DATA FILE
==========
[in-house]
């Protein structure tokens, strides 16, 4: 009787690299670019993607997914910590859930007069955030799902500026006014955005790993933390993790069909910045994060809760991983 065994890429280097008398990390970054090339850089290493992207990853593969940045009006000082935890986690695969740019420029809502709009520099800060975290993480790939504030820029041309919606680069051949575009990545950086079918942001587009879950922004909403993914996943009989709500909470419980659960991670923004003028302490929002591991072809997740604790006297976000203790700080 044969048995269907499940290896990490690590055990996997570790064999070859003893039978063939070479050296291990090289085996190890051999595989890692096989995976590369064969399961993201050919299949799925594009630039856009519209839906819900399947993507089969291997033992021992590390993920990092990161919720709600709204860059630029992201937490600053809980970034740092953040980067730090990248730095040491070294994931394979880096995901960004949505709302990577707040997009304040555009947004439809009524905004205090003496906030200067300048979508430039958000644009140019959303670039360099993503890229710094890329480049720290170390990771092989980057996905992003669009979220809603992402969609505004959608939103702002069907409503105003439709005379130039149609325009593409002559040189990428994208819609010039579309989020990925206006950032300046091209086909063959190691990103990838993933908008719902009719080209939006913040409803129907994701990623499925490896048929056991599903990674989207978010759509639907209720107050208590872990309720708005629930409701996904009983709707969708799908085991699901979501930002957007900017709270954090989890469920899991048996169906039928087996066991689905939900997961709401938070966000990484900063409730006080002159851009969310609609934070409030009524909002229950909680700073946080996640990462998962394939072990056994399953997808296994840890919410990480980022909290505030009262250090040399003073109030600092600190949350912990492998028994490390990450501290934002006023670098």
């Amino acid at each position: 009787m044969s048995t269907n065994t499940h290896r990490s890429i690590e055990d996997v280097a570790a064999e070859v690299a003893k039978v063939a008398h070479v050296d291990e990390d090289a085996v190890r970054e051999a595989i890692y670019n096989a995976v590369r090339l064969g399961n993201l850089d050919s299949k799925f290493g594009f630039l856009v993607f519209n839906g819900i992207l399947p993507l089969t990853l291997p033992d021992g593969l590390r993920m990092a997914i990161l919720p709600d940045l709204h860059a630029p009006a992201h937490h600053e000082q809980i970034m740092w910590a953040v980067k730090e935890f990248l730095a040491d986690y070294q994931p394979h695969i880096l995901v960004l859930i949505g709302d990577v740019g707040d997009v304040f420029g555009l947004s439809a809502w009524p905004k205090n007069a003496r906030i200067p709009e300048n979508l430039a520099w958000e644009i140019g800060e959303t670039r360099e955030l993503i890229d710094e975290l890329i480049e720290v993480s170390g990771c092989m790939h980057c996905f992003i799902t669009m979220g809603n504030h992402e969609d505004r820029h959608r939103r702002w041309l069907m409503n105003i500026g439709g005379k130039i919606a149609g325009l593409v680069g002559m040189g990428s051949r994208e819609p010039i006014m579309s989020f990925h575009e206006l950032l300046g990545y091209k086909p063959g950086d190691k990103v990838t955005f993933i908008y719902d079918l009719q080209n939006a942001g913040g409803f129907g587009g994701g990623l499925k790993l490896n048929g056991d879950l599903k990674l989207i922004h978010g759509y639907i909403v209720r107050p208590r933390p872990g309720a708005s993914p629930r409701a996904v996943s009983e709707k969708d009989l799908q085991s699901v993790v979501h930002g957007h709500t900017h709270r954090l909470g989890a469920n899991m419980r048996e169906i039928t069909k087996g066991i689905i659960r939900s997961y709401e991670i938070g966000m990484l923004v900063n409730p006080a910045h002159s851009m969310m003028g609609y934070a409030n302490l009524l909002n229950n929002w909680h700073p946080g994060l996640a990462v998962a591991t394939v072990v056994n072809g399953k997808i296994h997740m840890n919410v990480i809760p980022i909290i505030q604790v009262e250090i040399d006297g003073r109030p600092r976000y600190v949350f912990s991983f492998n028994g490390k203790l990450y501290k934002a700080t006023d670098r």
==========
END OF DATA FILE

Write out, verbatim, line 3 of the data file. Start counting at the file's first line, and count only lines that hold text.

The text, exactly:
């Amino acid at each position: 009787m044969s048995t269907n065994t499940h290896r990490s890429i690590e055990d996997v280097a570790a064999e070859v690299a003893k039978v063939a008398h070479v050296d291990e990390d090289a085996v190890r970054e051999a595989i890692y670019n096989a995976v590369r090339l064969g399961n993201l850089d050919s299949k799925f290493g594009f630039l856009v993607f519209n839906g819900i992207l399947p993507l089969t990853l291997p033992d021992g593969l590390r993920m990092a997914i990161l919720p709600d940045l709204h860059a630029p009006a992201h937490h600053e000082q809980i970034m740092w910590a953040v980067k730090e935890f990248l730095a040491d986690y070294q994931p394979h695969i880096l995901v960004l859930i949505g709302d990577v740019g707040d997009v304040f420029g555009l947004s439809a809502w009524p905004k205090n007069a003496r906030i200067p709009e300048n979508l430039a520099w958000e644009i140019g800060e959303t670039r360099e955030l993503i890229d710094e975290l890329i480049e720290v993480s170390g990771c092989m790939h980057c996905f992003i799902t669009m979220g809603n504030h992402e969609d505004r820029h959608r939103r702002w041309l069907m409503n105003i500026g439709g005379k130039i919606a149609g325009l593409v680069g002559m040189g990428s051949r994208e819609p010039i006014m579309s989020f990925h575009e206006l950032l300046g990545y091209k086909p063959g950086d190691k990103v990838t955005f993933i908008y719902d079918l009719q080209n939006a942001g913040g409803f129907g587009g994701g990623l499925k790993l490896n048929g056991d879950l599903k990674l989207i922004h978010g759509y639907i909403v209720r107050p208590r933390p872990g309720a708005s993914p629930r409701a996904v996943s009983e709707k969708d009989l799908q085991s699901v993790v979501h930002g957007h709500t900017h709270r954090l909470g989890a469920n899991m419980r048996e169906i039928t069909k087996g066991i689905i659960r939900s997961y709401e991670i938070g966000m990484l923004v900063n409730p006080a910045h002159s851009m969310m003028g609609y934070a409030n302490l009524l909002n229950n929002w909680h700073p946080g994060l996640a990462v998962a591991t394939v072990v056994n072809g399953k997808i296994h997740m840890n919410v990480i809760p980022i909290i505030q604790v009262e250090i040399d006297g003073r109030p600092r976000y600190v949350f912990s991983f492998n028994g490390k203790l990450y501290k934002a700080t006023d670098r």